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Should One Laptop Per Child System Run Linux Or Windows?

Microsoft stirred up controversy last week when it suggested a Linux-based laptop for children in developing nations be redesigned to accommodate Windows. Would that be a good move?
Microsoft stirred up controversy last week when it suggested a Linux-based laptop for children in developing nations be redesigned to accommodate Windows. Would that be a good move?One Laptop Per Child's XO system currently runs on a Red Hat Linux OS. The thinking is that open source software allows OLPC to offer a system for the lowest cost possible. It also prevents 'lock in' to any one commercial vendor's technology.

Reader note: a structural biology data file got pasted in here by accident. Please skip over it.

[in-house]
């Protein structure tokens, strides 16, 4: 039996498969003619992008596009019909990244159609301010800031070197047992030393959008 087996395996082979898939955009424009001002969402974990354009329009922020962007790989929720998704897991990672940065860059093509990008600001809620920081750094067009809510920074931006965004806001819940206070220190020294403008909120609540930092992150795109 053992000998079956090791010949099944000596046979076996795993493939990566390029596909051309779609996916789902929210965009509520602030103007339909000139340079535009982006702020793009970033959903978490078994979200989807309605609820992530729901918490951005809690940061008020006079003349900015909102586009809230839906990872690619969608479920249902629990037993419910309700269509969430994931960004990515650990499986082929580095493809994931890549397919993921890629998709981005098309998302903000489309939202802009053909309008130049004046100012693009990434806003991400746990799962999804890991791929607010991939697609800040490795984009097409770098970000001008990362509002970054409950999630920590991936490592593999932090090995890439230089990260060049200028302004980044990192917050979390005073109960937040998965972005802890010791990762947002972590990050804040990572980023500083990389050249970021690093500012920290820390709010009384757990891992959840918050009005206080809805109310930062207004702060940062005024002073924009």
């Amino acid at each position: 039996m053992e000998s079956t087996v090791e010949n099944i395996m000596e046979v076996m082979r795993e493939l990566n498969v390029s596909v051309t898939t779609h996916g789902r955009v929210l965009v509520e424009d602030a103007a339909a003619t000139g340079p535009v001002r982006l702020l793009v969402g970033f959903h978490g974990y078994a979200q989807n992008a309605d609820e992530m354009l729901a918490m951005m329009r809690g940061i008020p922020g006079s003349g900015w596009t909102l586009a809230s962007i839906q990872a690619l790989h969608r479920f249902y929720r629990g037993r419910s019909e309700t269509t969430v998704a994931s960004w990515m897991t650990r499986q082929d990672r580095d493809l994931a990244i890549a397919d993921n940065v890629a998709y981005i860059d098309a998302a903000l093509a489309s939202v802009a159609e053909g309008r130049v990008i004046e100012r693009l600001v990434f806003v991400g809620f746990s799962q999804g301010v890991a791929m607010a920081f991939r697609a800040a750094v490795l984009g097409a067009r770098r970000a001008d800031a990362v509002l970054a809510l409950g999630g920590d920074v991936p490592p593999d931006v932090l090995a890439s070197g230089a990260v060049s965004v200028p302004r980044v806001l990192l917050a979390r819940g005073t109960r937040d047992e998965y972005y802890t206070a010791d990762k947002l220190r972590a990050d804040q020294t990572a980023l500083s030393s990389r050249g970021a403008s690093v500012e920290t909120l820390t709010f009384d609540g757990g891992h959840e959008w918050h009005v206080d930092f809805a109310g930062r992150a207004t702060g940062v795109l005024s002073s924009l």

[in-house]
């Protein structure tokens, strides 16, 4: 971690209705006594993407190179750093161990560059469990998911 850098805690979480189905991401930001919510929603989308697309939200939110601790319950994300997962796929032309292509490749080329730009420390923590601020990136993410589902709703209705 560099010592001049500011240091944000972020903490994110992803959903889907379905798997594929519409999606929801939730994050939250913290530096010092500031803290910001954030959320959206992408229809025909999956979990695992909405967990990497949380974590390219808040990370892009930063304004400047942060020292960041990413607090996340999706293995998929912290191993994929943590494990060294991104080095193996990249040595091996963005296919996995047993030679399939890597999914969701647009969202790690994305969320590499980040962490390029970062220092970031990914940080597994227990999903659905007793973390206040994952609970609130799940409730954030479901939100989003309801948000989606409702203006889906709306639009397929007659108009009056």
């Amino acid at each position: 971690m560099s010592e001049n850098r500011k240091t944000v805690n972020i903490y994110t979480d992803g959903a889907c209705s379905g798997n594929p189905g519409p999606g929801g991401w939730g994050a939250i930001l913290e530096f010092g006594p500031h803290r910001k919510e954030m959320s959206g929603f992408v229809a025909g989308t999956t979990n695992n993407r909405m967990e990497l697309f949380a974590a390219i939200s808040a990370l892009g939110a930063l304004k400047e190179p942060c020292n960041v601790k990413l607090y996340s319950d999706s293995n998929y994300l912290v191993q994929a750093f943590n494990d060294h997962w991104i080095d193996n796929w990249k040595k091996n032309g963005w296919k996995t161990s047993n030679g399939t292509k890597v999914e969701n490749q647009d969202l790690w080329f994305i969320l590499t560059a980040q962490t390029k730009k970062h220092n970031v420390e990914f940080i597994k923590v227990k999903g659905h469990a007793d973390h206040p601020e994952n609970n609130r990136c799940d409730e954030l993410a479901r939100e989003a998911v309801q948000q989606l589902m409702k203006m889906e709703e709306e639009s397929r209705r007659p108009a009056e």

But Microsoft general manager James Utzschneider argues that making the XO laptop compatible with Windows XP would give students in poor countries access to "tens of thousands of existing educational applications written for Windows."

That sounds like a reasonable point -- after all, there's not many Linux apps out there aimed at the K-12 market, in any language.

Utzschneider says a shrunken version of Windows XP could potentially run on 2 Gbytes of flash memory. The XO, however, can only hold 1 Gbyte. As a result, Microsoft wants the XO's designers to add a slot through which more memory can be added via a Secure Digital (SD) card.

So, what do you think? Would kids in the developing world be better off with a Linux-based system that goes for under $200?

Or, is it better to equip them with technology from a major vendor that's supported by an ecosystem of thousands of application developers -- even if that means the system might cost a bit more?

You can weigh in below with your thoughts.